“I’m so excited to go to China,” Collier said. “3x3 is a little bit more fun for me, because I like to drive and penetrate, and it is way easier in 3x3. You do have to change your game, but it’s not hard, it’s fun. I don’t think it is a hard transition to go back and forth.”

Of course, Collier also will be playing with her AAU team this summer, and for her, there always is a reason to stay focused, and it is a simple reason – winning.

“Winning in general,” Collier said when asked what helps her stay motivated. “With our high school team, our goal is to win state. With our AAU team, our goal is to win tournaments. Now, our goal is to win gold.”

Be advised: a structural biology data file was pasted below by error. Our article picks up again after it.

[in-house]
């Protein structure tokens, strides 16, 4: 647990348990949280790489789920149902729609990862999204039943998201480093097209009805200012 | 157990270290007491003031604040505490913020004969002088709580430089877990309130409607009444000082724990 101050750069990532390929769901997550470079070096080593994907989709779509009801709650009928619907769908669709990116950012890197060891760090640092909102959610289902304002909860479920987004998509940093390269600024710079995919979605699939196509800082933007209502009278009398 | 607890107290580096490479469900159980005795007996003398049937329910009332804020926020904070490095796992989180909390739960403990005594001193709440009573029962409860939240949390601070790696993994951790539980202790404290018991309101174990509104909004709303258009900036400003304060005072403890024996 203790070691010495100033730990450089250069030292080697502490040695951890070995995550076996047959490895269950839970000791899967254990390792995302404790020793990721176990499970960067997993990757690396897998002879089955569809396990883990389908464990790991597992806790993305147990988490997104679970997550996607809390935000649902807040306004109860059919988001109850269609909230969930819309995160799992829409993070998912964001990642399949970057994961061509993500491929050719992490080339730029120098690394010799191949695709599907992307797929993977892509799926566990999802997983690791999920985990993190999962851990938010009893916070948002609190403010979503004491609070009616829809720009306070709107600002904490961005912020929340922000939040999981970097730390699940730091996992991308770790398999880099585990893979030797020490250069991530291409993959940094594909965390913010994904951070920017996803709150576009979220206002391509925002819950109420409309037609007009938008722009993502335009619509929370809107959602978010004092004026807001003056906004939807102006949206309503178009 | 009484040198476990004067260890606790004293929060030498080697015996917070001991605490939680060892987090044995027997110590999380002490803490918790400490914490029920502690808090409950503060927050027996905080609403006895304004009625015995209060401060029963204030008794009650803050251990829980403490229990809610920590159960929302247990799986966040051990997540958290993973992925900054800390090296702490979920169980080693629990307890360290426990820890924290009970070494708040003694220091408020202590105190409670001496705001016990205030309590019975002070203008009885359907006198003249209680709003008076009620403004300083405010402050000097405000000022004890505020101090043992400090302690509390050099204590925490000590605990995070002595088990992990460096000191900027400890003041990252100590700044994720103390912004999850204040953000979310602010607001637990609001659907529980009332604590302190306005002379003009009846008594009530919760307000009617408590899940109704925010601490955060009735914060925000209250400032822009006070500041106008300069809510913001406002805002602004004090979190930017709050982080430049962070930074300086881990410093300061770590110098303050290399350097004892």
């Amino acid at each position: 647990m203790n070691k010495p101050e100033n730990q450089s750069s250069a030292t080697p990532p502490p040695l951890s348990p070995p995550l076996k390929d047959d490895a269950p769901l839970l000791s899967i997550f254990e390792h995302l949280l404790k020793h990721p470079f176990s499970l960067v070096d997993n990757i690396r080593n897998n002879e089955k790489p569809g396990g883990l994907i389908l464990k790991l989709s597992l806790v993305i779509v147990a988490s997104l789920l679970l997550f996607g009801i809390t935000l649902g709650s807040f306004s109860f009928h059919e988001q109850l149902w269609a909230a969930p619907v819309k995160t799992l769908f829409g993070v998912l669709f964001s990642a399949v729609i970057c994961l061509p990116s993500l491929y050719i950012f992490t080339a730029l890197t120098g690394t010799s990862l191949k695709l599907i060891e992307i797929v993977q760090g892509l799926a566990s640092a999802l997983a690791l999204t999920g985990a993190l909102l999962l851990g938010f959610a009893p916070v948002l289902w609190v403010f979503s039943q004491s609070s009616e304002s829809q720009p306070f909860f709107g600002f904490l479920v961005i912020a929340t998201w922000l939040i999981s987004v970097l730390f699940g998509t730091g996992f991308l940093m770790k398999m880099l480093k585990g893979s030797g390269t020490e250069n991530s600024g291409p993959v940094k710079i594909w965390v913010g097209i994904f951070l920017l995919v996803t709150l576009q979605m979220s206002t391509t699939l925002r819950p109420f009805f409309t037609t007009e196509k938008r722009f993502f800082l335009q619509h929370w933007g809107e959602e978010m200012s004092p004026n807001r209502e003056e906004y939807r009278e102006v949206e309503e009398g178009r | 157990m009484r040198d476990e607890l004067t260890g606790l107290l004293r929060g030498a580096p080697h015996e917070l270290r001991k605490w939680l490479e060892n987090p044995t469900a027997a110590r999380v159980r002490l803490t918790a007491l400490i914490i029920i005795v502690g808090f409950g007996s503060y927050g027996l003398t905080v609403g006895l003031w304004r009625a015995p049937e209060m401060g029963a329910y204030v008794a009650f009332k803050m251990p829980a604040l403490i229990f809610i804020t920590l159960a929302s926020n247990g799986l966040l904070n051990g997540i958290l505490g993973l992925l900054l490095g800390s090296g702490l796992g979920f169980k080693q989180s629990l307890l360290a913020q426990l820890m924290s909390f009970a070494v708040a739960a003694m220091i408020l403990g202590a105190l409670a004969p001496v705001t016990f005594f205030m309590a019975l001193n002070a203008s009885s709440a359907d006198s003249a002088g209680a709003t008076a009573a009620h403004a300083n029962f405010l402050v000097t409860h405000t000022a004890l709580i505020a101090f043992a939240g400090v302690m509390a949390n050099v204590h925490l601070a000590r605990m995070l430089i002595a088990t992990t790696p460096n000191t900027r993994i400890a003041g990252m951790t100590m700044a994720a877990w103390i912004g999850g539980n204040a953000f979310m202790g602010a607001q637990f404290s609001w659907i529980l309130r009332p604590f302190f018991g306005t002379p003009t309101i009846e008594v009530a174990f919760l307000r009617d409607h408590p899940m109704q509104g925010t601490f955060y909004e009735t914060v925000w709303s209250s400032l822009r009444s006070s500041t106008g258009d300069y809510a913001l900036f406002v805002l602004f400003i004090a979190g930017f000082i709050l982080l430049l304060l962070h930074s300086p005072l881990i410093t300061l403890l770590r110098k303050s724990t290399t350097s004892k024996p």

Playing for her country is another reason Collier feels motivated to work as hard as she can over the next few weeks, and months. With an aunt, an uncle and two cousins serving or retired from the U.S. military, Collier is aware of what it means to play with U-S-A on her chest.

“We are here at the U.S. Olympic Training Center, and they are fighting for the USA, so it’s a chance to show them how proud we are and to play for our country.

“I’m so excited for the tournament. That is what is pushing us through all of these hard practices, just thinking about the tournament.”

And what does she hope to accomplish? – winning a gold medal, of course, but also to play up to her potential.

“I just wanted to stand out. The other girls are all so good, so I am going to work my hardest and show them how hard I can work.

“It would be amazing to win a gold medal. It would be like everything you had ever worked for finally paid off. You get to represent your country and win a gold medal. It would just be amazing.”